Fast forward to 2016, and Donald Trump didn't just ignore traditional norms, he almost seemed to relish violating them. Who would have ever dreamed we'd elect a man who talked openly about grabbing women by the **** and who was constantly blasting out crazy-sounding Tweets? But Trump did get elected. Why? Some people believe it was because Americans finally felt like they had permission to show their bigotry. Others think Obama had pushed things so far to the left that right-wing voters were more interested in dragging public policy back toward the middle than in what Trump was Tweeting.
Another theory is that Trump's lewd, crude, and socially unacceptable behavior was deliberately designed to make Democrats feel comfortable campaigning on policies that were far further to the left than they ever would have attempted before. Why? Because they were sure America would never elect someone who acted like Trump. If that theory is right, and Democrats took the bait, Trump's "digital policies" served him well.
And although Trump's brash style drew the most handlines, he wasn't the only one who seemed to have forgotten the, "Don't do or say anything stupid," rule. Hillary Clinton also made news when she made a "basket of deplorables" comment at a private fundraiser, but it leaked out, and it dogged her for the rest of the election cycle.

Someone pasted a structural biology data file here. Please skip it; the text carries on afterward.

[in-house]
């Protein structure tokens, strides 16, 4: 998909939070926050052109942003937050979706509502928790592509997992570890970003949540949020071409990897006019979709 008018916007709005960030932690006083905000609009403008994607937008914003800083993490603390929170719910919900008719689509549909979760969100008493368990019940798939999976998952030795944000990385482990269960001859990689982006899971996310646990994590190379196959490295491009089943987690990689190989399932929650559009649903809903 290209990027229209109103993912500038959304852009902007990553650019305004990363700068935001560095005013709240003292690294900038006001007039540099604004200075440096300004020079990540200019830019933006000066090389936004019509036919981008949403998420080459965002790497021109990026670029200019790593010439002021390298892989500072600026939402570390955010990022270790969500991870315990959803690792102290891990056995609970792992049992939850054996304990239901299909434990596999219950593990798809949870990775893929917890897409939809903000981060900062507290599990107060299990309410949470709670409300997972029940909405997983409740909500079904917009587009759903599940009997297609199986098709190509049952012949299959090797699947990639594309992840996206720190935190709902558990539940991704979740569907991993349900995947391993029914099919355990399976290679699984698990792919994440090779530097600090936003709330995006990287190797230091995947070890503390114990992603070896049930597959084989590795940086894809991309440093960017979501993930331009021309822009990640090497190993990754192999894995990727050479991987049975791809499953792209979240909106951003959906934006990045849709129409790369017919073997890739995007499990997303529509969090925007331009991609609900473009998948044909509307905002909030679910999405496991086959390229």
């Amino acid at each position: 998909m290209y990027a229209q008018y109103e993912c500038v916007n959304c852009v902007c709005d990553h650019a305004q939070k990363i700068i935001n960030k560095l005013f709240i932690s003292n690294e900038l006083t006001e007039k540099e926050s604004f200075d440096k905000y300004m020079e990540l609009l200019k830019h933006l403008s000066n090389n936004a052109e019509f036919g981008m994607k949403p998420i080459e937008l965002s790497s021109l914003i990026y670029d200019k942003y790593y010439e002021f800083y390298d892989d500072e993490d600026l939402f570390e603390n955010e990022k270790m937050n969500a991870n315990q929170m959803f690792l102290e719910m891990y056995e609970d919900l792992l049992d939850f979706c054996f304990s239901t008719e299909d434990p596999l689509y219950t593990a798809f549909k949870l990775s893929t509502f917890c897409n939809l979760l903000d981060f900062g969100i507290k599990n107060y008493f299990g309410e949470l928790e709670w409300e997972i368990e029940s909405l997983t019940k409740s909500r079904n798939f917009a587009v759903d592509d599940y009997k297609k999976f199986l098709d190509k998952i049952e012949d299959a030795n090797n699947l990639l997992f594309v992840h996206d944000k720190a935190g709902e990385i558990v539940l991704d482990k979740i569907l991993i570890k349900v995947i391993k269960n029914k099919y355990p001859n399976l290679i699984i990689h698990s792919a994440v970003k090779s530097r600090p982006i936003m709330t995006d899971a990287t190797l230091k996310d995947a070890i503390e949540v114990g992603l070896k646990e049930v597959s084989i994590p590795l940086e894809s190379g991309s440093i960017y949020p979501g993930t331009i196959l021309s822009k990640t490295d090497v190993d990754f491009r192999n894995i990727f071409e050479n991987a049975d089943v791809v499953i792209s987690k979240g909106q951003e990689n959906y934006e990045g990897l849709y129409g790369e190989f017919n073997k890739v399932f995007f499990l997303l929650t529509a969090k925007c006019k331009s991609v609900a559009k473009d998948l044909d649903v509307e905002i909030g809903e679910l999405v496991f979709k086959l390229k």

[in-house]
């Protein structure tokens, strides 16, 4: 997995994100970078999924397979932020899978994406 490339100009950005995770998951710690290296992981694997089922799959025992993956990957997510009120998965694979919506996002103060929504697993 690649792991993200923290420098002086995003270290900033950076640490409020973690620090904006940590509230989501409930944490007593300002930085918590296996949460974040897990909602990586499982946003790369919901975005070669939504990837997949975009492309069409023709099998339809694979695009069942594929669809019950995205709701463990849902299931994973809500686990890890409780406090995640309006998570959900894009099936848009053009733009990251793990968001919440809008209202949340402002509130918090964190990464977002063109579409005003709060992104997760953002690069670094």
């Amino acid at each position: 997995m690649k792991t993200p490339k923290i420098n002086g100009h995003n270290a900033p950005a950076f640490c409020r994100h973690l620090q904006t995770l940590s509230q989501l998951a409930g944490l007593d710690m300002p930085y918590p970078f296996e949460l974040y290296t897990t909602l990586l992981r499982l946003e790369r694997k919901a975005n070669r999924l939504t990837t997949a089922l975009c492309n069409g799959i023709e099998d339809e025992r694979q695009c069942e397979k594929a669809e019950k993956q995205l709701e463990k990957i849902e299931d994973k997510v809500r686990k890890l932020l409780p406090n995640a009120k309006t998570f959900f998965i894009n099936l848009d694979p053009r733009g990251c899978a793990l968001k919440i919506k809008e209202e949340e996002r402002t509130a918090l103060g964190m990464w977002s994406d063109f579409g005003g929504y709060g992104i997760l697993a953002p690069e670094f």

And that's where we need to start our discussion. Now that all the old rules about candidate behavior have been blown away, do presidential candidates even need digital policies?
Yes, they do. More than ever, in my opinion. Let me tell you why.
Digital policies for 2020 and beyond
While the 2016 election tossed traditional rules about political campaigns to the trash heap, that doesn't mean you can do anything you want. Even if it's just for the sake of consistency, candidates need digital policies for their own campaigns, regardless of what anybody else is doing. Here are some important things to consider.
Align your digital policies with your campaign strategy
Aside from all the accompanying bells and whistles, why do you want to be president? What ideological beliefs are driving you? If you were to become president, what would you want your legacy to be? Once you've answered those questions honestly, you can develop your campaign strategy. Only then can you develop digital policies that are in alignment with the overall purpose -- the "Why?" -- of your campaign:
- If part of your campaign strategy, for example, is to position yourself as someone who's above the fray of the nastiness of modern politics, then one of your digital policies should be that your campaign will never post or share anything that attacks another candidate on a personal level. Attacks will be targeted only at the policy level.
- While it's not something I would recommend, if your campaign strategy is to depict the other side as "deplorables," then one of your digital policies should be to post and share every post, meme, image, etc. that supports your claim.
- If a central piece of your platform is that detaining would-be refugees at the border is inhumane, then your digital policies should state that you will never say, post, or share anything that contradicts that belief, even if Trump plans to relocate some of them to your own city. Complaining that such a move would put too big a strain on local resources -- even if true -- would be making an argument for the other side. Don't do it.
- Don't be too quick to share posts or Tweets from supporters. If it's a text post, read all of it to make sure there's not something in there that would reflect negatively on you. And examine images closely to make sure there's not a small detail that someone may notice.